Besides defining what the employees are expected to do, it is equally important to spell out what they should not do. Of specific value is the description of actions that are deemed unethical. Setting such lower bounds ensures that there is no ambiguity in interpreting what is not allowed. As sample unethical cases from both internal and external sources are continuously added to the code of ethics, the resulting casebook will become an increasingly important benchmark reference.
Honeywell has put teeth into its ethical principles by making it mandatory for all employees to adhere to the company's code of conduct. Starbucks introduced its Framework for a Code of Conduct for coffee-producing countries to standardize ethics practices among coffee retailers, exporters, and growers.
Some people believe that it is ineffective for companies to self-police their own codes. Instead, there should be an independent monitoring of ethical practices. To deter wrongdoing, the penalties must be high and the enforcement disciplined. Among examples of such penalties are dismissal with charges and forfeiture of all pension rights, a jail term with no opportunities for parole, severe financial penalties, and denial of reentry to industries involved.
There should probably also be more recognition from society for good actions taken by companies or individuals. Making ethically sound decisions may have been taken for granted by many people for a long time. In 1998, Deloitte/Management Magazine created a
Business Ethics Award program in New Zealand, and it has recognized the following companies with best practices in ethics since that time: Norske Skog Tasman in 2002, Methanex NZ in 2001, New Zealand Post in 2000, and 3M New Zealand in 1999. More awards of this type should be established to honor such people and to reflect society's appreciation of these exemplary ethical behaviors!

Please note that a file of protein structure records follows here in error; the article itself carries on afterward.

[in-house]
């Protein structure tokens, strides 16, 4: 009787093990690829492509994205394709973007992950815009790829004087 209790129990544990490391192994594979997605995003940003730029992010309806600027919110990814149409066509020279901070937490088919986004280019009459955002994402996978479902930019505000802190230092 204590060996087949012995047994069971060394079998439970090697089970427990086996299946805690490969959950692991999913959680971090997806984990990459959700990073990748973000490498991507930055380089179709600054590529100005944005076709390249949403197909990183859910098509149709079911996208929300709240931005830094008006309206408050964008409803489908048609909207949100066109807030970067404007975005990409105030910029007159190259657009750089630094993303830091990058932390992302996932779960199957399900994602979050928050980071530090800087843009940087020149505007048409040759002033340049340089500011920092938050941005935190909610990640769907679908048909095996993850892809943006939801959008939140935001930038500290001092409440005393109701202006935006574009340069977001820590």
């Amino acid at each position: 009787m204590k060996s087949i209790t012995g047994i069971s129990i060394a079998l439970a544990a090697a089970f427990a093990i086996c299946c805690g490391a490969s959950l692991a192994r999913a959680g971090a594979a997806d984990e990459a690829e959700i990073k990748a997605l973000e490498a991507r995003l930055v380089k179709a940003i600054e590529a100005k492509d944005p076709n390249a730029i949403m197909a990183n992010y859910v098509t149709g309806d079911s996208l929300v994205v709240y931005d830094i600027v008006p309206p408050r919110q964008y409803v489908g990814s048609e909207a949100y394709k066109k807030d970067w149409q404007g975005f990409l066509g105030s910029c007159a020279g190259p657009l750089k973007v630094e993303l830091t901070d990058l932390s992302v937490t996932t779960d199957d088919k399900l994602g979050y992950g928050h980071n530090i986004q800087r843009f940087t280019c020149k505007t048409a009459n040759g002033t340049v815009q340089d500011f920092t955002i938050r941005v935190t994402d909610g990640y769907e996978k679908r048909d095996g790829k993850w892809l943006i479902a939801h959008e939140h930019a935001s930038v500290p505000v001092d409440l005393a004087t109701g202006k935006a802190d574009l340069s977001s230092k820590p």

In managing corporate ethics programs, the key is to make sure that everyone is honest and will disclose fully all of the details of every situation in question. A well-known publisher suggests a single question as the basis for assessing an ethical situation: "If what I just said or neglected to say, did or neglected to do, saw and failed to report, or heard and failed to mention, were disclosed openly by someone else in reputable communications channels, would it embarrass me, my organization, or my family?" If the answer is "yes," then the action or inaction in question is unethical. This question is likely to be useful for honest people with self-respect. However, embarrassment is a personal perception based on value. It may not be as useful to white-collar crooks who are driven by greed and who are willing and able to circumvent the laws to act unethically. Generally speaking, individuals who offer a full disclosure to all concerned are usually ethical (Johnson and Phillips 2003).